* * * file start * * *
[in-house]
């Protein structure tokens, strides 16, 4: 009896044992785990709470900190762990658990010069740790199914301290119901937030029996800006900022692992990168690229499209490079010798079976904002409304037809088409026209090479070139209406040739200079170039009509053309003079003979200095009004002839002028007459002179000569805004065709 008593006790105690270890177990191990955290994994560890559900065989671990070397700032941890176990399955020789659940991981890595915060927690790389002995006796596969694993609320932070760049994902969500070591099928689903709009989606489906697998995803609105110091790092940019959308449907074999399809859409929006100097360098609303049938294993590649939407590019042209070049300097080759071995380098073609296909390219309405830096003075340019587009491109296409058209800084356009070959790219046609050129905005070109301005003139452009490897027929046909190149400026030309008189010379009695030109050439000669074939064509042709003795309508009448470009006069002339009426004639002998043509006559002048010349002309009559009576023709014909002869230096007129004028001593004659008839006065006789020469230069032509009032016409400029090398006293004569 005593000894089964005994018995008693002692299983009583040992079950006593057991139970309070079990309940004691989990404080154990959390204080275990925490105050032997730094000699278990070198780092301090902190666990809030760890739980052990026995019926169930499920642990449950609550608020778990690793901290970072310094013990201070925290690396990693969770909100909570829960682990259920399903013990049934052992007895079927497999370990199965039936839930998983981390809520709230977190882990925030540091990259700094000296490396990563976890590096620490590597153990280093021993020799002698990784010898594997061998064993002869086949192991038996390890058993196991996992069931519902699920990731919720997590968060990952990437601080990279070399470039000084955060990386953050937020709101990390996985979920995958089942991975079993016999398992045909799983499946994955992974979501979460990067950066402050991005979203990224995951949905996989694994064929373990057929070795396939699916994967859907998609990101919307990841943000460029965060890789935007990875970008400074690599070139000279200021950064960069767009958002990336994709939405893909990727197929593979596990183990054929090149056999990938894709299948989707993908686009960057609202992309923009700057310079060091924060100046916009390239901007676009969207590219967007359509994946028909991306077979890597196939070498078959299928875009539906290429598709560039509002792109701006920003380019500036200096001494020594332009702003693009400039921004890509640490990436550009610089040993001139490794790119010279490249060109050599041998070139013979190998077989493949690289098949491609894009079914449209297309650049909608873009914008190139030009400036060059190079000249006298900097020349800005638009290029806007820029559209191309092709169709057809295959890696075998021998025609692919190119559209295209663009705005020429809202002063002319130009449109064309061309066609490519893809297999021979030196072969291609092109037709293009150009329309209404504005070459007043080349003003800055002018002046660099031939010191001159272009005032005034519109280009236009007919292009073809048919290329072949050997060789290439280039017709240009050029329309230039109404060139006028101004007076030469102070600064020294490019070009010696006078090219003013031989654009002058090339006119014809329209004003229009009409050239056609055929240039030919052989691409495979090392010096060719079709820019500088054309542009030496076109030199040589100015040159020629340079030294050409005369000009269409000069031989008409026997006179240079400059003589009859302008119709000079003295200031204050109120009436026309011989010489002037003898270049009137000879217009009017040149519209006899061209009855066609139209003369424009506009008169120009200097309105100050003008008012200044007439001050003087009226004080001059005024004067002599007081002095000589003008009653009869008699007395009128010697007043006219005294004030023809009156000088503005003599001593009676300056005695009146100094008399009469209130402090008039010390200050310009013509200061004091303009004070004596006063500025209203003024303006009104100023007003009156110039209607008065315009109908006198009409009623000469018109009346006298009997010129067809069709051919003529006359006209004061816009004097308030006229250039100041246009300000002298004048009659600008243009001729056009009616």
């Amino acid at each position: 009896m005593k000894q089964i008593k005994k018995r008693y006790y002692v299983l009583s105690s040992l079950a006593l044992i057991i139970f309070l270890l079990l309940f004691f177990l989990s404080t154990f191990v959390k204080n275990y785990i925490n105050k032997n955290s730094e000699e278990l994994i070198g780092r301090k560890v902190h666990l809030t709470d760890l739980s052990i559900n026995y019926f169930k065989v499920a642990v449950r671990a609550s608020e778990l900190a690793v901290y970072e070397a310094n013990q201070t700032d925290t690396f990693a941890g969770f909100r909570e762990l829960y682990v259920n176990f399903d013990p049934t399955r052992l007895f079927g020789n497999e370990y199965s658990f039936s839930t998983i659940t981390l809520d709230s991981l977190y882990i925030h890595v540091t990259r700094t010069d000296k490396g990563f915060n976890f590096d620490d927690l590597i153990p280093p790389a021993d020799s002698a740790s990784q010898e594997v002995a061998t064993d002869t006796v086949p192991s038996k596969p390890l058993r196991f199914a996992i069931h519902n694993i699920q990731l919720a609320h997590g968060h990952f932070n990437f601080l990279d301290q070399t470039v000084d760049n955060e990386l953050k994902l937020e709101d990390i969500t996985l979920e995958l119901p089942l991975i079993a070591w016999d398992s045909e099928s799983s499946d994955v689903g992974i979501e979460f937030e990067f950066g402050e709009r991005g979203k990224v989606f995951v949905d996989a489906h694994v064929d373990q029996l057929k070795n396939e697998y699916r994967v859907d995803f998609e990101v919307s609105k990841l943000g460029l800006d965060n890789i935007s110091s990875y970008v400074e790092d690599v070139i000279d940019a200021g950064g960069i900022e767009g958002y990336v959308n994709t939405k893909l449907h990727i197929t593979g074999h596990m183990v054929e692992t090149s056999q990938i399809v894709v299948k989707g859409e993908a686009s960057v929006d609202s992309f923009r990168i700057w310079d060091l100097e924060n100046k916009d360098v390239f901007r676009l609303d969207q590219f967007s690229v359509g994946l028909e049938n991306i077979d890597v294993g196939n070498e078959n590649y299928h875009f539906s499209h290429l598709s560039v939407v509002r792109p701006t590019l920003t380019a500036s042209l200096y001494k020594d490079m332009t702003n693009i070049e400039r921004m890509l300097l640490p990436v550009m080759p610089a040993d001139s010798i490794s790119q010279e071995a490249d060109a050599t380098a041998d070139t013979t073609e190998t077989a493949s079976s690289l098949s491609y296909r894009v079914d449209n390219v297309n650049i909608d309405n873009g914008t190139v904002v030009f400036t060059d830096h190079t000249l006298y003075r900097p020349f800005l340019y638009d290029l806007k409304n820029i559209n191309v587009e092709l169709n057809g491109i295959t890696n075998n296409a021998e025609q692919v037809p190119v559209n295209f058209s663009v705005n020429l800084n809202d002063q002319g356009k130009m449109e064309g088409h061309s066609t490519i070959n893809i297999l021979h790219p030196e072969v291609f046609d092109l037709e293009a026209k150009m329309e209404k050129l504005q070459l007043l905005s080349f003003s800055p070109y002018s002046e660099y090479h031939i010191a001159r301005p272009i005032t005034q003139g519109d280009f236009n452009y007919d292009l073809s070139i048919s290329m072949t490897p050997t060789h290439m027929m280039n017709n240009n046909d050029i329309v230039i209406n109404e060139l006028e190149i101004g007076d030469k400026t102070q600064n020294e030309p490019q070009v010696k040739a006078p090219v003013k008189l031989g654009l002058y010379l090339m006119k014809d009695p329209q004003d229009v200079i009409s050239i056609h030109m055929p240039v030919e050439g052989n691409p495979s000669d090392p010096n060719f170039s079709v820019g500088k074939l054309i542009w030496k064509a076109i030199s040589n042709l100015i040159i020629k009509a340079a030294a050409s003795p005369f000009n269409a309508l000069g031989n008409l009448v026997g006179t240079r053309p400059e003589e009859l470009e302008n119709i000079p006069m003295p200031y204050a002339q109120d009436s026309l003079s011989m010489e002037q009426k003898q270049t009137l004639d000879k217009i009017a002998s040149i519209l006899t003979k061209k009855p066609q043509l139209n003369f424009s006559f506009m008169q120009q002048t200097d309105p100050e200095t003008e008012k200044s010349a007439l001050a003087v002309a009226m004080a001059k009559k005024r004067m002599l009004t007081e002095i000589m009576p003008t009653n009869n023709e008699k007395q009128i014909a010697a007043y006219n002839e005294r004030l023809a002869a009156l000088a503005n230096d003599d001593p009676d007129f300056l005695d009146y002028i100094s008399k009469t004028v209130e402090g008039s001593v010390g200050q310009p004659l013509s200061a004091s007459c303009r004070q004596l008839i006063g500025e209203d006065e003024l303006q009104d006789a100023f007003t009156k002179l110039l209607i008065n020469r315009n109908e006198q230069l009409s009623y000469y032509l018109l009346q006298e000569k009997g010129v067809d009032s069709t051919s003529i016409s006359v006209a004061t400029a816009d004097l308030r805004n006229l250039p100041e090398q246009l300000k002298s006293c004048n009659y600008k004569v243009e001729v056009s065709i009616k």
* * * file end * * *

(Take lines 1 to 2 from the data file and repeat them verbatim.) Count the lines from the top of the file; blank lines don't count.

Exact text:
[in-house]
């Protein structure tokens, strides 16, 4: 009896044992785990709470900190762990658990010069740790199914301290119901937030029996800006900022692992990168690229499209490079010798079976904002409304037809088409026209090479070139209406040739200079170039009509053309003079003979200095009004002839002028007459002179000569805004065709 008593006790105690270890177990191990955290994994560890559900065989671990070397700032941890176990399955020789659940991981890595915060927690790389002995006796596969694993609320932070760049994902969500070591099928689903709009989606489906697998995803609105110091790092940019959308449907074999399809859409929006100097360098609303049938294993590649939407590019042209070049300097080759071995380098073609296909390219309405830096003075340019587009491109296409058209800084356009070959790219046609050129905005070109301005003139452009490897027929046909190149400026030309008189010379009695030109050439000669074939064509042709003795309508009448470009006069002339009426004639002998043509006559002048010349002309009559009576023709014909002869230096007129004028001593004659008839006065006789020469230069032509009032016409400029090398006293004569 005593000894089964005994018995008693002692299983009583040992079950006593057991139970309070079990309940004691989990404080154990959390204080275990925490105050032997730094000699278990070198780092301090902190666990809030760890739980052990026995019926169930499920642990449950609550608020778990690793901290970072310094013990201070925290690396990693969770909100909570829960682990259920399903013990049934052992007895079927497999370990199965039936839930998983981390809520709230977190882990925030540091990259700094000296490396990563976890590096620490590597153990280093021993020799002698990784010898594997061998064993002869086949192991038996390890058993196991996992069931519902699920990731919720997590968060990952990437601080990279070399470039000084955060990386953050937020709101990390996985979920995958089942991975079993016999398992045909799983499946994955992974979501979460990067950066402050991005979203990224995951949905996989694994064929373990057929070795396939699916994967859907998609990101919307990841943000460029965060890789935007990875970008400074690599070139000279200021950064960069767009958002990336994709939405893909990727197929593979596990183990054929090149056999990938894709299948989707993908686009960057609202992309923009700057310079060091924060100046916009390239901007676009969207590219967007359509994946028909991306077979890597196939070498078959299928875009539906290429598709560039509002792109701006920003380019500036200096001494020594332009702003693009400039921004890509640490990436550009610089040993001139490794790119010279490249060109050599041998070139013979190998077989493949690289098949491609894009079914449209297309650049909608873009914008190139030009400036060059190079000249006298900097020349800005638009290029806007820029559209191309092709169709057809295959890696075998021998025609692919190119559209295209663009705005020429809202002063002319130009449109064309061309066609490519893809297999021979030196072969291609092109037709293009150009329309209404504005070459007043080349003003800055002018002046660099031939010191001159272009005032005034519109280009236009007919292009073809048919290329072949050997060789290439280039017709240009050029329309230039109404060139006028101004007076030469102070600064020294490019070009010696006078090219003013031989654009002058090339006119014809329209004003229009009409050239056609055929240039030919052989691409495979090392010096060719079709820019500088054309542009030496076109030199040589100015040159020629340079030294050409005369000009269409000069031989008409026997006179240079400059003589009859302008119709000079003295200031204050109120009436026309011989010489002037003898270049009137000879217009009017040149519209006899061209009855066609139209003369424009506009008169120009200097309105100050003008008012200044007439001050003087009226004080001059005024004067002599007081002095000589003008009653009869008699007395009128010697007043006219005294004030023809009156000088503005003599001593009676300056005695009146100094008399009469209130402090008039010390200050310009013509200061004091303009004070004596006063500025209203003024303006009104100023007003009156110039209607008065315009109908006198009409009623000469018109009346006298009997010129067809069709051919003529006359006209004061816009004097308030006229250039100041246009300000002298004048009659600008243009001729056009009616």